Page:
Executive Briefings

Supply Management: The Essentials

Richard Adams, principal research analyst with Gartner, describes the term "supply management" and talks about its importance to the organization.

The term "supply management" came into being as a means of referencing strategic sourcing, procurement and other elements of upstream supplier planning – aspects that would later become condensed under the "source" portion of the Supply Chain Operations Reference Model, according to Adams. The idea, he says, was to emphasize "the fact that the focus needs to be on the supplier."
Good supplier management is a "reoccurring process flow," which begins with supplier segmentation and circles back to supplier performance. The segmentation exercise is an attempt to identify strategic, "bottleneck," transactional and commodity suppliers, Adams says. As organizations advance in maturity, they should be aligning this process with customer segmentation.

The work of segmentation allows companies to focus their efforts on the most important suppliers. “No organization ever had all the bandwidth to spend time and resources on every relationship,” Adams says. Through segmentation, companies can concentrate on those partners that add the most value to the business.

Adams stresses the importance of specifying key elements of the relationship in the body of the contract. “Everyone should understand what ‘good’ is going to look like,” he says.

The level of monitoring that a company undertakes will depend on the criticality of the supplier in question. Transaction suppliers might be given a self-assessment and minimal report cards. Others judged to be more vital to the organization will be assigned more rigorous criteria and oversight, with five or more weighted attributes.

The focus should be on both people and process, Adams says. Technology is important as well, as means of aligning the various elements that make up an effective supplier-management effort.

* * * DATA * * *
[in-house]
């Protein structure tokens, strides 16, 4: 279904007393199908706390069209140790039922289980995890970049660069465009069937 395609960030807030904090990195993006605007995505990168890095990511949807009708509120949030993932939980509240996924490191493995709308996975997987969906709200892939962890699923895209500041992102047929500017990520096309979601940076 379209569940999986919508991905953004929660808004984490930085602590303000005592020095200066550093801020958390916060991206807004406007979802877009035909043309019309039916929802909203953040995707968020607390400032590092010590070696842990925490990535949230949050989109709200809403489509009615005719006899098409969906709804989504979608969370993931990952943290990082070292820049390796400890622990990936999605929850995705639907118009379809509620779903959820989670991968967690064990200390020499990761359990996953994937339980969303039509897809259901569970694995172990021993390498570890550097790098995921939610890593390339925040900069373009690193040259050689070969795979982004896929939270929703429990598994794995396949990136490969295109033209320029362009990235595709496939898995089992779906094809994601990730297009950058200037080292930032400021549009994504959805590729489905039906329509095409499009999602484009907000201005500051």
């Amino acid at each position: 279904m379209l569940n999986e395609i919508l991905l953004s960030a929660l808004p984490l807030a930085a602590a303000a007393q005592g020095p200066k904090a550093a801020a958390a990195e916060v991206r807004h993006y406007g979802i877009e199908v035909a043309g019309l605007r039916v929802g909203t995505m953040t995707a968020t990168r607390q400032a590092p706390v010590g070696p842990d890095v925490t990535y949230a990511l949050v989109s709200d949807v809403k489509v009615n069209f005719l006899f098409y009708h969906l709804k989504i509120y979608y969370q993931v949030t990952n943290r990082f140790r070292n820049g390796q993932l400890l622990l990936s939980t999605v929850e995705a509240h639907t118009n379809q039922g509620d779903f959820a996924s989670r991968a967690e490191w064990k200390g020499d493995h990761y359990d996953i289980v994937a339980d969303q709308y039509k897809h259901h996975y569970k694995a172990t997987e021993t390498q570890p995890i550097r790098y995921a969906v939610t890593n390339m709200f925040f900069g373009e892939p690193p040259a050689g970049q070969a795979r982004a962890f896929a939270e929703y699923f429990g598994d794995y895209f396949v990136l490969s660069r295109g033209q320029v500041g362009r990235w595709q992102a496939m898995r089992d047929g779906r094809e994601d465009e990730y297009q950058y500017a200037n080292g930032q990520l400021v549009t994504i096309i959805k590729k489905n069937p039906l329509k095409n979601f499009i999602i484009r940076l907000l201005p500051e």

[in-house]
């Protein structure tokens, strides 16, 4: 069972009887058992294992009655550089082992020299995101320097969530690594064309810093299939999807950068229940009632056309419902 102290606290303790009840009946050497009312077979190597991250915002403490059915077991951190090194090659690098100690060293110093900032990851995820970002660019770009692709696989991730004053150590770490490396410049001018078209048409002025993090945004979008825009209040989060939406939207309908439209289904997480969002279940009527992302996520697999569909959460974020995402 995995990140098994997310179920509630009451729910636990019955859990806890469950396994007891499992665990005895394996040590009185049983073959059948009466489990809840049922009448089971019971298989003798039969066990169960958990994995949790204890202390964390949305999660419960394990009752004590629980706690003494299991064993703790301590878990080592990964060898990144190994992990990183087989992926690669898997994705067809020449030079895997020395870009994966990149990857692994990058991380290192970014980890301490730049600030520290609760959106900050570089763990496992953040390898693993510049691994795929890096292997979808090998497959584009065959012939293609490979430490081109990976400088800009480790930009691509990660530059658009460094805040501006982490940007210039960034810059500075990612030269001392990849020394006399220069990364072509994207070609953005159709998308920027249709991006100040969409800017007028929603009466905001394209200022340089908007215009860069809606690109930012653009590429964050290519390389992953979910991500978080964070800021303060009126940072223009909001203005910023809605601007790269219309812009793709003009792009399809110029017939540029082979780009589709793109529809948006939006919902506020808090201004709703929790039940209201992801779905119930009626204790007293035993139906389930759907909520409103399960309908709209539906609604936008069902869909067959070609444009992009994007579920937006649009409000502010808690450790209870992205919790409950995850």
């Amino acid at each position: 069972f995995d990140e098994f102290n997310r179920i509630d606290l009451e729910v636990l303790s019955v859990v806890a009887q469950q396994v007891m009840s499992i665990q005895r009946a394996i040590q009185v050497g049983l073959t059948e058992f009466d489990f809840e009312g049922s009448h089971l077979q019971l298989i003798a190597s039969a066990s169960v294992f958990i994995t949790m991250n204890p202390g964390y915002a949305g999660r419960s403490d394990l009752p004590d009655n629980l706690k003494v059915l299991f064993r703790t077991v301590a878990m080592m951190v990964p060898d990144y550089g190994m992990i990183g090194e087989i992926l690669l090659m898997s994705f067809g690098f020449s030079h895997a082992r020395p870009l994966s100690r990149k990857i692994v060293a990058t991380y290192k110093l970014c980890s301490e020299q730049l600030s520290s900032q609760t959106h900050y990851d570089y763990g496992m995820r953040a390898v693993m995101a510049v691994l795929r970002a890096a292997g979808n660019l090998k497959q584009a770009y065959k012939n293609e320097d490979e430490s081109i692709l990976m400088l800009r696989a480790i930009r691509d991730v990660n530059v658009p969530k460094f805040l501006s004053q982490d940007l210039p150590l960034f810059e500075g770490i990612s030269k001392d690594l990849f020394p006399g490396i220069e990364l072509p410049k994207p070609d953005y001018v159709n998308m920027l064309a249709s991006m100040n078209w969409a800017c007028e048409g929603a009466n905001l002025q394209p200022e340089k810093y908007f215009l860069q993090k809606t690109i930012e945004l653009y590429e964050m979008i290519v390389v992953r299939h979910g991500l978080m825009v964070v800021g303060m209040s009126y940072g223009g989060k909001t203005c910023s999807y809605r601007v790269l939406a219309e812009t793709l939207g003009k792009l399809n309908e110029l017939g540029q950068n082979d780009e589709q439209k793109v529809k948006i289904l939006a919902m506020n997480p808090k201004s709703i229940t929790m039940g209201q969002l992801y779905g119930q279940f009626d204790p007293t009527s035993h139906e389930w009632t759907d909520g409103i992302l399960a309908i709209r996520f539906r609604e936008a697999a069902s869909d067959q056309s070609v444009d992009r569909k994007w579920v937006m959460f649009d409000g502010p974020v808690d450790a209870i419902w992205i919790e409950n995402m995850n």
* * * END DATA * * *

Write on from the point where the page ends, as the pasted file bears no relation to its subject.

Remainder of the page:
To view the video in its entirety, click here

The term "supply management" came into being as a means of referencing strategic sourcing, procurement and other elements of upstream supplier planning – aspects that would later become condensed under the "source" portion of the Supply Chain Operations Reference Model, according to Adams. The idea, he says, was to emphasize "the fact that the focus needs to be on the supplier."
Good supplier management is a "reoccurring process flow," which begins with supplier segmentation and circles back to supplier performance. The segmentation exercise is an attempt to identify strategic, "bottleneck," transactional and commodity suppliers, Adams says. As organizations advance in maturity, they should be aligning this process with customer segmentation.

The work of segmentation allows companies to focus their efforts on the most important suppliers. “No organization ever had all the bandwidth to spend time and resources on every relationship,” Adams says. Through segmentation, companies can concentrate on those partners that add the most value to the business.

Adams stresses the importance of specifying key elements of the relationship in the body of the contract. “Everyone should understand what ‘good’ is going to look like,” he says.

The level of monitoring that a company undertakes will depend on the criticality of the supplier in question. Transaction suppliers might be given a self-assessment and minimal report cards. Others judged to be more vital to the organization will be assigned more rigorous criteria and oversight, with five or more weighted attributes.

The focus should be on both people and process, Adams says. Technology is important as well, as means of aligning the various elements that make up an effective supplier-management effort.

To view the video in its entirety, click here